Georgia Public Broadcasting (GPB) politics reporter Stephen Fowler has put more miles on his Toyota Prius over the last year than most people put on their cars in five. Fowler’s travels throughout the state covering Georgia’s wild political landscape have most recently seen him reporting from campaign stops held at restaurants, coffee shops, and small businesses ahead of another consequential midterm election.
Radio spots are recorded while hopping between assignments. A jacket and tie might be hanging from the hook in the back seat of his car, just in case Fowler has to make a quick appearance on TV for GPB or other outlets. But finding time to eat is a big priority for Fowler, who says restaurants and food both play pivotal roles in his reporting, and in politics throughout the South.
Fowler’s been with GPB for six years, having landed a job as an afternoon radio producer and fill-in host at the Atlanta bureau after graduating from Emory University, where he was the digital editor for the college newspaper. He even had his own Atlanta brunch column.
“I first met the [“All Things Considered”] anchor at the time, Rickey Bevington, when she came to MC an event at Emory and stayed in touch until I graduated,” says Fowler. “They took a chance on me.”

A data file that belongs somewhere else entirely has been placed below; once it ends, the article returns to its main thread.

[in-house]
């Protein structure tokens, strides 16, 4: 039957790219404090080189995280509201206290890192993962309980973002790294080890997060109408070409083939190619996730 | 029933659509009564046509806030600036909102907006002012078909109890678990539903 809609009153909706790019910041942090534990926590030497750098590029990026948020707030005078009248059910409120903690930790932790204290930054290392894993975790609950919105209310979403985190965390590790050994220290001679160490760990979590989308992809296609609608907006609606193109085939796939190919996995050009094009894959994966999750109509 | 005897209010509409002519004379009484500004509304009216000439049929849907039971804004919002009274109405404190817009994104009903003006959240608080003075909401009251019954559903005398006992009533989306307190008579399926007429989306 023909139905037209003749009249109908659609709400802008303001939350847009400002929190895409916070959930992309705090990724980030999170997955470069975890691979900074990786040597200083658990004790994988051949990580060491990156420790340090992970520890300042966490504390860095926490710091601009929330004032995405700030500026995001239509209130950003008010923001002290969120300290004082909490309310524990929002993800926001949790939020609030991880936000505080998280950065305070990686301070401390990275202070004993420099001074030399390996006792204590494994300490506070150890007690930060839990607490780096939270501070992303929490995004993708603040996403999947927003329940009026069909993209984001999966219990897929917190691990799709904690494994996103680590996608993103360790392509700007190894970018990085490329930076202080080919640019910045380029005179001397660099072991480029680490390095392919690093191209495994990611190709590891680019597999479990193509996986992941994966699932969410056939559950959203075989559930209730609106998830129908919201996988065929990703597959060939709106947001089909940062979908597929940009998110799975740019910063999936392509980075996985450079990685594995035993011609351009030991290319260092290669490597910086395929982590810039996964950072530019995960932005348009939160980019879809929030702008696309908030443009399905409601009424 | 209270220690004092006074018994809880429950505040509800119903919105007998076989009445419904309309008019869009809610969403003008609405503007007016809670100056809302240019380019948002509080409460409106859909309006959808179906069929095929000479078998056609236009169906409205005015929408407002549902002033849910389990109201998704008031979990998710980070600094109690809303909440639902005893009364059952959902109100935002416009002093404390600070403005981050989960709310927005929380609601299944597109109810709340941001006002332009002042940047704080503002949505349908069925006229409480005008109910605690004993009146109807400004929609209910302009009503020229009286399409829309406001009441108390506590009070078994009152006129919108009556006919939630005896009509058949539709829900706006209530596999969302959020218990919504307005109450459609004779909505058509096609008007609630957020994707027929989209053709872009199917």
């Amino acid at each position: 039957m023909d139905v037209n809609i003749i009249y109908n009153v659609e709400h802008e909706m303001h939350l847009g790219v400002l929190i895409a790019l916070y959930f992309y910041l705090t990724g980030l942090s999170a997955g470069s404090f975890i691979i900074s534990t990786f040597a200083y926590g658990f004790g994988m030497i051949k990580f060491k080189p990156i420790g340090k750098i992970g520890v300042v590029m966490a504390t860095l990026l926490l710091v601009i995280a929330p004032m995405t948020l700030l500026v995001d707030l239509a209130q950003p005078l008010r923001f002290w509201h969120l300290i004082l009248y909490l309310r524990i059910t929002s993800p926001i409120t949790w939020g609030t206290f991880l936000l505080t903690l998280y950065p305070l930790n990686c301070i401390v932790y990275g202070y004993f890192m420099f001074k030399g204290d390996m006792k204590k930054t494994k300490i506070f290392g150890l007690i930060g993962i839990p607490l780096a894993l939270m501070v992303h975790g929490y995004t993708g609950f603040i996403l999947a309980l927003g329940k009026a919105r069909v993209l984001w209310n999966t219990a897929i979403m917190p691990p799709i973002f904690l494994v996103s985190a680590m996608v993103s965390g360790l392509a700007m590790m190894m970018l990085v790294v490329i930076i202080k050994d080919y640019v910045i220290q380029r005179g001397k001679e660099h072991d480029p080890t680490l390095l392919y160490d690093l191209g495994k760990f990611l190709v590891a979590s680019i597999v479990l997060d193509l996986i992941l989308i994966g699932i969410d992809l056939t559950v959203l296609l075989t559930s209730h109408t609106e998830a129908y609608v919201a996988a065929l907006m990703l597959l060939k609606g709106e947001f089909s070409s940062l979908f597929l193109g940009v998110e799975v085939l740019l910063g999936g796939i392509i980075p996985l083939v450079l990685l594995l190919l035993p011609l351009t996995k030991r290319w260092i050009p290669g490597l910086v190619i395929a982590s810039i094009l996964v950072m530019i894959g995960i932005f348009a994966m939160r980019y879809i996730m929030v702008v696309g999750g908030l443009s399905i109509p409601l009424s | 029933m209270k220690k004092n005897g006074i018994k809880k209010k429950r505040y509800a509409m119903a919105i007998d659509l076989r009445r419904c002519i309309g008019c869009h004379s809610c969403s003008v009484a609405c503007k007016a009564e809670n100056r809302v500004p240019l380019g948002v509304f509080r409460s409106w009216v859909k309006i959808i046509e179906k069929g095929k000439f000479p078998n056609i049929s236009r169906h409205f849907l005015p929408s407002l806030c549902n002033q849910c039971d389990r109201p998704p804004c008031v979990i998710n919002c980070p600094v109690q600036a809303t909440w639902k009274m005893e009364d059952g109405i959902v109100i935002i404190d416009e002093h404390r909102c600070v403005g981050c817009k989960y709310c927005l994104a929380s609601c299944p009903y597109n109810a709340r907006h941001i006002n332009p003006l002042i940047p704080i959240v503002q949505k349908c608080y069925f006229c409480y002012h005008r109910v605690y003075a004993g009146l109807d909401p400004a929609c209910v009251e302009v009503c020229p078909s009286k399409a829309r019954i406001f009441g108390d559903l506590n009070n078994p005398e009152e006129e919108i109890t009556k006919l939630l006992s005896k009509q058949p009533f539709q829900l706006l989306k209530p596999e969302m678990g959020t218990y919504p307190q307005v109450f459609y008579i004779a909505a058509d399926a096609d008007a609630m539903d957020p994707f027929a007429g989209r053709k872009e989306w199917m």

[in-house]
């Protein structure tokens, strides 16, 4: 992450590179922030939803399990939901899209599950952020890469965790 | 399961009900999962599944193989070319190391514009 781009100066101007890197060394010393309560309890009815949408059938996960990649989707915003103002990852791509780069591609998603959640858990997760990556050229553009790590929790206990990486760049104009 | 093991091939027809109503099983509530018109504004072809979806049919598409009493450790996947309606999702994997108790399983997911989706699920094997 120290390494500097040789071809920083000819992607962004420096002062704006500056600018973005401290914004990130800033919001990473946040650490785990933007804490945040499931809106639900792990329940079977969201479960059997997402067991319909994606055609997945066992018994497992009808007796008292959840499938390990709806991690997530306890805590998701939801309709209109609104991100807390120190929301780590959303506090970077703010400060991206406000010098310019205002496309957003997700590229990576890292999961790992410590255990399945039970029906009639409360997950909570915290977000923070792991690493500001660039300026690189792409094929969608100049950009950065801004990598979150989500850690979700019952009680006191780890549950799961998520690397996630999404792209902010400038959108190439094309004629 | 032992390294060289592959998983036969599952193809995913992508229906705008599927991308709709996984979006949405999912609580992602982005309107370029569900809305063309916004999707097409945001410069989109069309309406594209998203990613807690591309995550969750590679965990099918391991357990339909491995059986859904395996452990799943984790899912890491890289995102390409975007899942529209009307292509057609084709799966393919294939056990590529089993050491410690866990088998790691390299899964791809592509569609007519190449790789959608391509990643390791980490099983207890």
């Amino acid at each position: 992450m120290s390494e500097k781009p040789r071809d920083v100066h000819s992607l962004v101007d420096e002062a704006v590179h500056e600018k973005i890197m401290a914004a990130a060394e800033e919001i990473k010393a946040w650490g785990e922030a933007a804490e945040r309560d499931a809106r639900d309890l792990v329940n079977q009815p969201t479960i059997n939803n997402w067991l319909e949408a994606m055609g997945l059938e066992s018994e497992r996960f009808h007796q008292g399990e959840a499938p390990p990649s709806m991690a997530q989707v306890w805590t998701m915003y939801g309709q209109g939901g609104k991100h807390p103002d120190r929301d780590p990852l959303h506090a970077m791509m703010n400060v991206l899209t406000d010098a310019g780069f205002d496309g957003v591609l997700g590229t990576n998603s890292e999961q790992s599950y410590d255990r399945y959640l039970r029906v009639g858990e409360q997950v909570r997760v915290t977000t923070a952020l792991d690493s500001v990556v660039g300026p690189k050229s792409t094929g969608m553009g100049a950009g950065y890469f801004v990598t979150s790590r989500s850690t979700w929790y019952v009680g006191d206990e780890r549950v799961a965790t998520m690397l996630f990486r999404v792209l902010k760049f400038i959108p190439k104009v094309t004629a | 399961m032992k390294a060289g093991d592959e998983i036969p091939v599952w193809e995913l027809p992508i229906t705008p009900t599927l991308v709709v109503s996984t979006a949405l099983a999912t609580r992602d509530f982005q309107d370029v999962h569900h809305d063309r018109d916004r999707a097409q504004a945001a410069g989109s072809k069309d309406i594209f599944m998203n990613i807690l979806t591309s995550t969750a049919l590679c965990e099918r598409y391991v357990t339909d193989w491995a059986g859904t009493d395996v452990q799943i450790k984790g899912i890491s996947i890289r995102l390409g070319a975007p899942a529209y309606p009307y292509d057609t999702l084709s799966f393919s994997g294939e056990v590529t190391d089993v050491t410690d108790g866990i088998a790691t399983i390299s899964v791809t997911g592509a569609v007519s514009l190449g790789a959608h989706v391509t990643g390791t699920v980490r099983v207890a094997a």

Prior to 2018, Fowler had covered some political races for GPB, most notably the special election between John Ossoff (D) and Karen Handel (R) for Georgia’s 6th congressional district and the Atlanta mayor’s race between Keisha Lance Bottoms (D) and Mary Norwood (R). Fowler recalls his GPB boss asking him one day to continue covering politics, as 2018 was shaping up to be another significant election year in Georgia.
But a turning point in Fowler’s then fledgling political reporting career came on January 3, 2021, when he was one of the first reporters to break the news of that infamous recorded phone call between former President Donald Trump and Georgia Secretary of State Brad Raffensperger. The Georgia politics beat now keeps Fowler more than busy on most days, with more than a few of those spent on the road.
“GPB is the only truly statewide outlet in Georgia,” Fowler says. “I try to get out and about and actually talk to real people and get the real stories.”